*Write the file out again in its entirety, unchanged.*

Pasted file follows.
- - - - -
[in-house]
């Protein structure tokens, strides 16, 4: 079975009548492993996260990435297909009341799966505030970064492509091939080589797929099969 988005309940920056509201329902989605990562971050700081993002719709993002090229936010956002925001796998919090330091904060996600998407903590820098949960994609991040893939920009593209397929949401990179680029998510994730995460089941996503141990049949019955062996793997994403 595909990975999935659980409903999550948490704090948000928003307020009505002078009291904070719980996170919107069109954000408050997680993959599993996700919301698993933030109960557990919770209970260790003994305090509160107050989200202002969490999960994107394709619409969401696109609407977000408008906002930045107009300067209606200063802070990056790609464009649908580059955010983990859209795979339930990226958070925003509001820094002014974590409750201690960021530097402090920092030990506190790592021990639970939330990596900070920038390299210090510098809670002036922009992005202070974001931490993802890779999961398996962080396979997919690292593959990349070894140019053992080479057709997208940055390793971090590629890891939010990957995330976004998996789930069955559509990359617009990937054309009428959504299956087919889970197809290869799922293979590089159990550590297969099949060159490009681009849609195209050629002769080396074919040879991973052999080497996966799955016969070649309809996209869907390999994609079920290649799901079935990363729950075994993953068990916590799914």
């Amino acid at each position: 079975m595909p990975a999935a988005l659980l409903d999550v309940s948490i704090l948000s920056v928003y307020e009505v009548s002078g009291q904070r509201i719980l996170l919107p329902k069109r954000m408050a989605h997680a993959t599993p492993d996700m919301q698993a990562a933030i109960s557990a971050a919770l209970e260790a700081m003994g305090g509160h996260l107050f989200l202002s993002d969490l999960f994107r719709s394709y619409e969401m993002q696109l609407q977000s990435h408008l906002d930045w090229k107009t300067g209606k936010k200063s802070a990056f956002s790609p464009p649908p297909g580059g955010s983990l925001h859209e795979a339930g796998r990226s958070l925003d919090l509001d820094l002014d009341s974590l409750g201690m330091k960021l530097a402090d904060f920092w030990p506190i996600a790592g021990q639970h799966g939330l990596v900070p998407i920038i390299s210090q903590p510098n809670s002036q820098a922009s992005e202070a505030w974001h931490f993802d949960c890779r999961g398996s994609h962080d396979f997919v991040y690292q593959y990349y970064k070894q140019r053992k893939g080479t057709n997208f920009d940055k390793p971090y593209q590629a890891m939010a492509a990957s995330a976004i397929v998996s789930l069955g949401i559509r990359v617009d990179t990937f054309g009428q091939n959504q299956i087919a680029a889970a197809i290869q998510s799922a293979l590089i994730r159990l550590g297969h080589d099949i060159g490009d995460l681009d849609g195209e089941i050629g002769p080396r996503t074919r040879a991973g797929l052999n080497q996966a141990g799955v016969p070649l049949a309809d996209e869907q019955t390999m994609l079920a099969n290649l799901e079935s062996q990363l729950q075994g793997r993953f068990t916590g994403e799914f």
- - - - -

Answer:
[in-house]
């Protein structure tokens, strides 16, 4: 079975009548492993996260990435297909009341799966505030970064492509091939080589797929099969 988005309940920056509201329902989605990562971050700081993002719709993002090229936010956002925001796998919090330091904060996600998407903590820098949960994609991040893939920009593209397929949401990179680029998510994730995460089941996503141990049949019955062996793997994403 595909990975999935659980409903999550948490704090948000928003307020009505002078009291904070719980996170919107069109954000408050997680993959599993996700919301698993933030109960557990919770209970260790003994305090509160107050989200202002969490999960994107394709619409969401696109609407977000408008906002930045107009300067209606200063802070990056790609464009649908580059955010983990859209795979339930990226958070925003509001820094002014974590409750201690960021530097402090920092030990506190790592021990639970939330990596900070920038390299210090510098809670002036922009992005202070974001931490993802890779999961398996962080396979997919690292593959990349070894140019053992080479057709997208940055390793971090590629890891939010990957995330976004998996789930069955559509990359617009990937054309009428959504299956087919889970197809290869799922293979590089159990550590297969099949060159490009681009849609195209050629002769080396074919040879991973052999080497996966799955016969070649309809996209869907390999994609079920290649799901079935990363729950075994993953068990916590799914």
């Amino acid at each position: 079975m595909p990975a999935a988005l659980l409903d999550v309940s948490i704090l948000s920056v928003y307020e009505v009548s002078g009291q904070r509201i719980l996170l919107p329902k069109r954000m408050a989605h997680a993959t599993p492993d996700m919301q698993a990562a933030i109960s557990a971050a919770l209970e260790a700081m003994g305090g509160h996260l107050f989200l202002s993002d969490l999960f994107r719709s394709y619409e969401m993002q696109l609407q977000s990435h408008l906002d930045w090229k107009t300067g209606k936010k200063s802070a990056f956002s790609p464009p649908p297909g580059g955010s983990l925001h859209e795979a339930g796998r990226s958070l925003d919090l509001d820094l002014d009341s974590l409750g201690m330091k960021l530097a402090d904060f920092w030990p506190i996600a790592g021990q639970h799966g939330l990596v900070p998407i920038i390299s210090q903590p510098n809670s002036q820098a922009s992005e202070a505030w974001h931490f993802d949960c890779r999961g398996s994609h962080d396979f997919v991040y690292q593959y990349y970064k070894q140019r053992k893939g080479t057709n997208f920009d940055k390793p971090y593209q590629a890891m939010a492509a990957s995330a976004i397929v998996s789930l069955g949401i559509r990359v617009d990179t990937f054309g009428q091939n959504q299956i087919a680029a889970a197809i290869q998510s799922a293979l590089i994730r159990l550590g297969h080589d099949i060159g490009d995460l681009d849609g195209e089941i050629g002769p080396r996503t074919r040879a991973g797929l052999n080497q996966a141990g799955v016969p070649l049949a309809d996209e869907q019955t390999m994609l079920a099969n290649l799901e079935s062996q990363l729950q075994g793997r993953f068990t916590g994403e799914f």